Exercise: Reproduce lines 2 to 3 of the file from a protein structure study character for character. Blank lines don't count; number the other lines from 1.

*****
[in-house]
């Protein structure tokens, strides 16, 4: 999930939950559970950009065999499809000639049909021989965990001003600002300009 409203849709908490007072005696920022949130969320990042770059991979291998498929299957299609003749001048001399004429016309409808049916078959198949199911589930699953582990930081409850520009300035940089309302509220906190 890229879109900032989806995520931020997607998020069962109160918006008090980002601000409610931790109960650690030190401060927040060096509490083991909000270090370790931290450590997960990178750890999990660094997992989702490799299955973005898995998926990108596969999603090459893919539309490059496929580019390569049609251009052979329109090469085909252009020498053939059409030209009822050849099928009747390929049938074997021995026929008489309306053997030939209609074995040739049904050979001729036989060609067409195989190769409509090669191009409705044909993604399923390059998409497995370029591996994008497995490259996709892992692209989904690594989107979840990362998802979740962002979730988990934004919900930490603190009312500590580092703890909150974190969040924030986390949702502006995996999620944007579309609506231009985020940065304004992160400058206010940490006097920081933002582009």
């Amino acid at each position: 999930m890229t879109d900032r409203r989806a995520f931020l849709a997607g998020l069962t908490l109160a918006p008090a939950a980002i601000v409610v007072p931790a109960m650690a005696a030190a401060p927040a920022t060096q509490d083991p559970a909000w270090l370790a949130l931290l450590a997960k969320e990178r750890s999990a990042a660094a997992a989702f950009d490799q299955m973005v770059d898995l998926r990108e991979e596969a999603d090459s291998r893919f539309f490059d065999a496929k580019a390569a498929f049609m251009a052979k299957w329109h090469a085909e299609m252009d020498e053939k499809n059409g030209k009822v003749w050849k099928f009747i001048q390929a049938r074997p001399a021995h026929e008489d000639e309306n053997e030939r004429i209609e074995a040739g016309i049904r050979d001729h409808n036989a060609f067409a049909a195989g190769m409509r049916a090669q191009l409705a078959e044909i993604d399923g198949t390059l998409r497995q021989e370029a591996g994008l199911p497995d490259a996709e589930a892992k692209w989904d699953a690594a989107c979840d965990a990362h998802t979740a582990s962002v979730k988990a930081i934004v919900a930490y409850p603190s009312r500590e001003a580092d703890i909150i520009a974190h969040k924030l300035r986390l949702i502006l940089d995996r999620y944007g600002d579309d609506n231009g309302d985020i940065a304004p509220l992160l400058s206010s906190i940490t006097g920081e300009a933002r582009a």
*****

């Protein structure tokens, strides 16, 4: 999930939950559970950009065999499809000639049909021989965990001003600002300009 409203849709908490007072005696920022949130969320990042770059991979291998498929299957299609003749001048001399004429016309409808049916078959198949199911589930699953582990930081409850520009300035940089309302509220906190 890229879109900032989806995520931020997607998020069962109160918006008090980002601000409610931790109960650690030190401060927040060096509490083991909000270090370790931290450590997960990178750890999990660094997992989702490799299955973005898995998926990108596969999603090459893919539309490059496929580019390569049609251009052979329109090469085909252009020498053939059409030209009822050849099928009747390929049938074997021995026929008489309306053997030939209609074995040739049904050979001729036989060609067409195989190769409509090669191009409705044909993604399923390059998409497995370029591996994008497995490259996709892992692209989904690594989107979840990362998802979740962002979730988990934004919900930490603190009312500590580092703890909150974190969040924030986390949702502006995996999620944007579309609506231009985020940065304004992160400058206010940490006097920081933002582009």
């Amino acid at each position: 999930m890229t879109d900032r409203r989806a995520f931020l849709a997607g998020l069962t908490l109160a918006p008090a939950a980002i601000v409610v007072p931790a109960m650690a005696a030190a401060p927040a920022t060096q509490d083991p559970a909000w270090l370790a949130l931290l450590a997960k969320e990178r750890s999990a990042a660094a997992a989702f950009d490799q299955m973005v770059d898995l998926r990108e991979e596969a999603d090459s291998r893919f539309f490059d065999a496929k580019a390569a498929f049609m251009a052979k299957w329109h090469a085909e299609m252009d020498e053939k499809n059409g030209k009822v003749w050849k099928f009747i001048q390929a049938r074997p001399a021995h026929e008489d000639e309306n053997e030939r004429i209609e074995a040739g016309i049904r050979d001729h409808n036989a060609f067409a049909a195989g190769m409509r049916a090669q191009l409705a078959e044909i993604d399923g198949t390059l998409r497995q021989e370029a591996g994008l199911p497995d490259a996709e589930a892992k692209w989904d699953a690594a989107c979840d965990a990362h998802t979740a582990s962002v979730k988990a930081i934004v919900a930490y409850p603190s009312r500590e001003a580092d703890i909150i520009a974190h969040k924030l300035r986390l949702i502006l940089d995996r999620y944007g600002d579309d609506n231009g309302d985020i940065a304004p509220l992160l400058s206010s906190i940490t006097g920081e300009a933002r582009a």